Kids generally do like the creepiest of things. Depending, certain creatures have to be explained. Like Harvest Mites, which look like a spider but aren’t. They’re pretty harmless unless your believe everything Abraham Lincoln posts on Facebook.

Over the years I’ve had the good luck to find critters and give my children a quick explanation on what they were and how they fit into our ecosystem. The migration of Monarch Butterflies is always an interesting tale for children. Also the story of the Viceroy Butterfly who mimics the Monarch is just as fascination. It’s a good lesson in deception that will help them later in life when they date.


He was friendly. Toxic little sucker! Yes, Milkweed is very toxic.


One thing about my four children I did not expect was the boy. Now while each of his sisters didn’t mind bugs and other critters growing up, at 6 years of age, Nick is obsessed with them. He hunts them out and captures them only to ask me to identify them. I’m not an entomologist, nor am I a zoologist. So I have to give him some rules to follow.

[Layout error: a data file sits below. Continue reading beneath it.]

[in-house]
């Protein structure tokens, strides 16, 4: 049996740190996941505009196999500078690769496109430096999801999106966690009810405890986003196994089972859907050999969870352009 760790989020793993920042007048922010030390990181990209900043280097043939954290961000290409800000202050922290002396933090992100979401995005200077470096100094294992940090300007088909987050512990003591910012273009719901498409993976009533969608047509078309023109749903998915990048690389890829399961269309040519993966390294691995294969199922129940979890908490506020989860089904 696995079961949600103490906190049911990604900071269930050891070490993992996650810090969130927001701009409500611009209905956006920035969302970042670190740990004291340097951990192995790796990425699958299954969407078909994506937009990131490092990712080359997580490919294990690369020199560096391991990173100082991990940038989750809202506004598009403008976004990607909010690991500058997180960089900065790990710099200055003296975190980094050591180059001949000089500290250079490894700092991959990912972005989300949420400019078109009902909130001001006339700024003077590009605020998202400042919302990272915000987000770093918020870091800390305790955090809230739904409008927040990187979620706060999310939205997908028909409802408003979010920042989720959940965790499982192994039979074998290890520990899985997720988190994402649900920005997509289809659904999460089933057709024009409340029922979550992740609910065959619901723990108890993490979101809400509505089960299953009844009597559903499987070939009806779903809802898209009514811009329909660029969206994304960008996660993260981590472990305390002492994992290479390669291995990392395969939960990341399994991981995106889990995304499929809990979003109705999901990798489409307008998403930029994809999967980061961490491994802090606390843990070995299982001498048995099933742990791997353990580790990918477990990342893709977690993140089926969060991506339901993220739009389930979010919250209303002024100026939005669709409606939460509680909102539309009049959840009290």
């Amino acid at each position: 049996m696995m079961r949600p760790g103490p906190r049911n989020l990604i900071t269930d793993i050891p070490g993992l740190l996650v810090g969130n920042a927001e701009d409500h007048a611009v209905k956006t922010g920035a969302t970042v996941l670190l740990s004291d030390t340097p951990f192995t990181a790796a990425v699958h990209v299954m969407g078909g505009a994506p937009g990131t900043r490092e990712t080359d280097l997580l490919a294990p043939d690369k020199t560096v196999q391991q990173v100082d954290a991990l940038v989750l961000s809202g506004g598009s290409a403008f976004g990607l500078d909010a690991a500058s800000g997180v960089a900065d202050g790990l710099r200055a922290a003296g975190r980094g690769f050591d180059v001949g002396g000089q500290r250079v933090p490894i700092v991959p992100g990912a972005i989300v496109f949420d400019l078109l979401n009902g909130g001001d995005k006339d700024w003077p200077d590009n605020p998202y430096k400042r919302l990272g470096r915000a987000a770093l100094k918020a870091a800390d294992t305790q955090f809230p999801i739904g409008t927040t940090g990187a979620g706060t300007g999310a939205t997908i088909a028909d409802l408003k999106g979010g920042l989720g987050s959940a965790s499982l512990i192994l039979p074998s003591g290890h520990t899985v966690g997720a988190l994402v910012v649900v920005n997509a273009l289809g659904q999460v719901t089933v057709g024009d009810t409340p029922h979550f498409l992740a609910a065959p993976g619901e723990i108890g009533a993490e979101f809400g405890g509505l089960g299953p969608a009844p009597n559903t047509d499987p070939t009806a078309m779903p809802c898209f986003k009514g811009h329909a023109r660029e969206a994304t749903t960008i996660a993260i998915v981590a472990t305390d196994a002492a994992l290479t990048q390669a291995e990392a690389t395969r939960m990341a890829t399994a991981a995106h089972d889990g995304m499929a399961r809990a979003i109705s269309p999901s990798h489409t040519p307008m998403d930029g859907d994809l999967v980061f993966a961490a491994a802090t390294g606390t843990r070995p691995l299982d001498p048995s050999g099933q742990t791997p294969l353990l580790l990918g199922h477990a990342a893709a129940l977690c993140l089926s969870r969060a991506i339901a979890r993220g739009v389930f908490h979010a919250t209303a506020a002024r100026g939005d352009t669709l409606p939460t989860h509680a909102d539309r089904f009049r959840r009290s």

1.) Don’t pick up anything you haven’t picked up before without my approval. Some may bite, sting, or suck your blood.

2.) Never pick up a wild animal. The key word is Wild and it will go bad quickly. Squirrels are not ‘pets’. If you see one hurt, get an adult.

3.) Baby birds are best left in their nests (He asked for me to take one down once) and if you find one on the ground. Leave it be. Especially if it is a BlueJay’s fledgling. Mom and Dad have very sharp beaks. I know this from personal experience.

4.) Definitely leave the black and white kitty with the bushy tail alone when you see them. You will regret it, and I do not stock that much tomato juice in the house.

5.) Sticks that move on their own are a type of insect. Walking Sticks. Branches that move on their own are called Snakes. Back away, don’t touch, tell a grown-up.

6.) Leave little bunnies alone. They aren’t abandoned, their mommies leave them in a safe place while they eat. They’re fine, exactly where they are at.

7.) That is not a loose dog, that is a coyote. He’s fine, keep your distance.